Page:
Drone Shadow 004: Satellite View, 2013
Digital pdf, text, paper.
18 x 24 inches
Edition of 250 + 3 APs
We are hosting an Artist Salon in conjunction with Watching You, a group exhibition exploring the unsettling relationship between the unannounced, invisible observer and the subject.
The exhibition addresses themes of desire and control over oneself and others.
Featuring work by Kohei Yoshiyuki, Thomson & Craighead, Cynthia Daignault, Vanessa Hodgkinson, Ai Weiwei, Cindy Sherman, Enxuto & Love, Ernesto Caivano, and James Bridle,five of the nine exhibited artists will share their individual practice and work within the context of the exhibition’s theme for an intimate programme.
Watching You is a splinter of a new form of creative and intellectual production, recognized by Jacques Rancière as an “aesthetic regime…of the sensible, which is extricated from its ordinary connections and is inhabited by a heterogeneous power, the power of a form of thought that has become foreign to itself…”
Between selfies and CCTV, smartphones and Google, we are gridlocked in algorithmic visualizations of data. We instigate power, desire, and pleasure, drawing out a trajectory for the impact of technologies upon our consciousness.
The works currently on view at 10011 reflect the aesthetic regime of our cultural climate. You are invited to take part and reflect on technology, surveillance and its growing influence on creative production.
ABOUT THE ARTISTS
Cynthia Daignault, James Bridle, Vanessa Hodgkinson, Enxuto & Love, Ernesto Caivano
** James Bridle** presents work as a writer, publisher, artist and technology theorist. His long-standing investigative interest in network interactions, both virtual and material, positions him at the intersection of innovative shifts in culture and science. Bridle exhibits online and off, often obviating his research and production process through episodes of long and short-form discourse and presentations.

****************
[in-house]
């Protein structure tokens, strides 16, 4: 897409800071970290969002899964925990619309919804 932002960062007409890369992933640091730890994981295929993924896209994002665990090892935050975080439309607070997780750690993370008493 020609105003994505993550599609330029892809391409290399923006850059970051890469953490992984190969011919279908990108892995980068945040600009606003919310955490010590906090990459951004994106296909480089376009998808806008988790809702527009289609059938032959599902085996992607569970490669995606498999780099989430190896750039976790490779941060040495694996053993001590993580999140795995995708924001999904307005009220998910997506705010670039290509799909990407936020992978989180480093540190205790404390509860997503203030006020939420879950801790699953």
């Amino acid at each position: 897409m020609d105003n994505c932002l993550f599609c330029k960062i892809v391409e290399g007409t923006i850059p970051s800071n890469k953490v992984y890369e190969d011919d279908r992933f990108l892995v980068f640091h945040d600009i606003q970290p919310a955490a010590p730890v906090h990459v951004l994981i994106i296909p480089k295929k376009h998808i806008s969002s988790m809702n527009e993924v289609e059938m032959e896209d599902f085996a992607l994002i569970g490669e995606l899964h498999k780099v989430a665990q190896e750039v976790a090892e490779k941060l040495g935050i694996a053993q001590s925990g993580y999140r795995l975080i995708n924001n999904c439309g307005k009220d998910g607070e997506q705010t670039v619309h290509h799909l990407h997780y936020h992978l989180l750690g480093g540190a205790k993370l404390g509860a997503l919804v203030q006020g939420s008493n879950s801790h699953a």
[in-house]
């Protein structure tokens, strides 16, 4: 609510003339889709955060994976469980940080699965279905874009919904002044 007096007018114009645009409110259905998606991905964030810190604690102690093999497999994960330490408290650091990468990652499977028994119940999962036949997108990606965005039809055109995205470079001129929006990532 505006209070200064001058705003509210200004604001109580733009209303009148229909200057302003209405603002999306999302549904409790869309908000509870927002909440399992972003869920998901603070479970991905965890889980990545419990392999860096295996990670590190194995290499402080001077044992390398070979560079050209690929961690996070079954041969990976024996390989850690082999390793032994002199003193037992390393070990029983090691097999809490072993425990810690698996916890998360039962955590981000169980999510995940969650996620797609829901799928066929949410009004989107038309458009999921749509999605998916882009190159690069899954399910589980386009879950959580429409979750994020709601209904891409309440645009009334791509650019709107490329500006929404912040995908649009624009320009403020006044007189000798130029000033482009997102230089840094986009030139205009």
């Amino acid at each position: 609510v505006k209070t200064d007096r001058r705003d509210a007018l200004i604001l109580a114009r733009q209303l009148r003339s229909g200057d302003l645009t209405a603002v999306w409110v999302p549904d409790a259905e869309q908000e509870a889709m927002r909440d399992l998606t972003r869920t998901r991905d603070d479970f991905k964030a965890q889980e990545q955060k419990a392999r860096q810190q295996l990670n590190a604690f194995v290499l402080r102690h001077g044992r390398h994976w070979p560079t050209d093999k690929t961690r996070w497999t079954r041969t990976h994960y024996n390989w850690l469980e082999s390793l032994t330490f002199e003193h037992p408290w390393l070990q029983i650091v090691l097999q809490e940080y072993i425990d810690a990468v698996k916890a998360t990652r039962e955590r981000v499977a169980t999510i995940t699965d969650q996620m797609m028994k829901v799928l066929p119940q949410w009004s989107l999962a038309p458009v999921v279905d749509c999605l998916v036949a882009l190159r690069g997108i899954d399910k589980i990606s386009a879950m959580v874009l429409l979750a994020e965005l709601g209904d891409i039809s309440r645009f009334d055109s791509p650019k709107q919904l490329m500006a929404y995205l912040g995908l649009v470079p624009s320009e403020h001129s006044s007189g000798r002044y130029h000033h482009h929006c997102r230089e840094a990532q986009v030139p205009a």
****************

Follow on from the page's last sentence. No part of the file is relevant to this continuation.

** Ernesto Caivano** is gifted with the art of storytelling, which he relates in fantastical, meticulously romantic ink-drawings. Erupting from myth, folklore, poetry, natural cues and science fiction. Caivano’s work has been the subject of a number of solo shows: at White Cube in London and at MoMA PS1, where his site-specific mural In the Woods(2004) is permanently installed in one of the building’s stairwells. He has also been included in notable group exhibitions such as No New Thing Under the Sun (2010) at the Royal Academy in London, The Compulsive Line: Etching 1900 to Now at the Museum of Modern Art (2006), Greater New York 2005 at MoMA PS1, and the 2004 Whitney Biennial.
** Cynthia Daignault*** *was born in Baltimore, Maryland, and currently lives in New York. She attended Stanford University, and was a MacDowell Colony Fellow in 2010. She edited the monograph on Sean Landers, Improbable History, which was published by JRP Ringier in 2011. Her work was featured in a solo show at White Columns in 2011. Daignault is a recipient of the 2011 Rema Hort Mann Foundation Grant.
** João Enxuto & Erica Love** have been collaborating since 2009 on work that examines the effects of new technology on traditional aesthetic categories, institutions, and artistic labor. The collaboration has resulted in a set of art objects, performances, and interventions. Enxuto & Love have performed and exhibited at the Pratt Institute, Vox Populi, Yossi Milo Gallery, carriage trade, Visions of the Now Festival in Stockholm and the Tamayo Museum in Mexico City. They were Studio Art fellows at the Whitney Museum Independent Study Program for 2012-2013 and will be participants in the Art & Law Program in 2014.
** Vanessa Hodgkinson ** has a long-standing interest in conceptual and structural frameworks that reinforce her process of communicating ideas through painting. Evolving out of a practical training in the crafts of traditional Islamic art, and an art historical background influenced by Said’s critique of Orientalism, Hodgkinson couples the Aniconic with an ongoing inquiry into the figurative ‘Other’ as a digital presence on the Internet. Recently Hodgkinson has made a move away from a culturally specific geometrical vernacular of Islamic pattern towards a more universal framework of the grid as a tool for producing images. Her grids are investigations into the potential for image-making inherent in network technologies, new media distribution and CGI.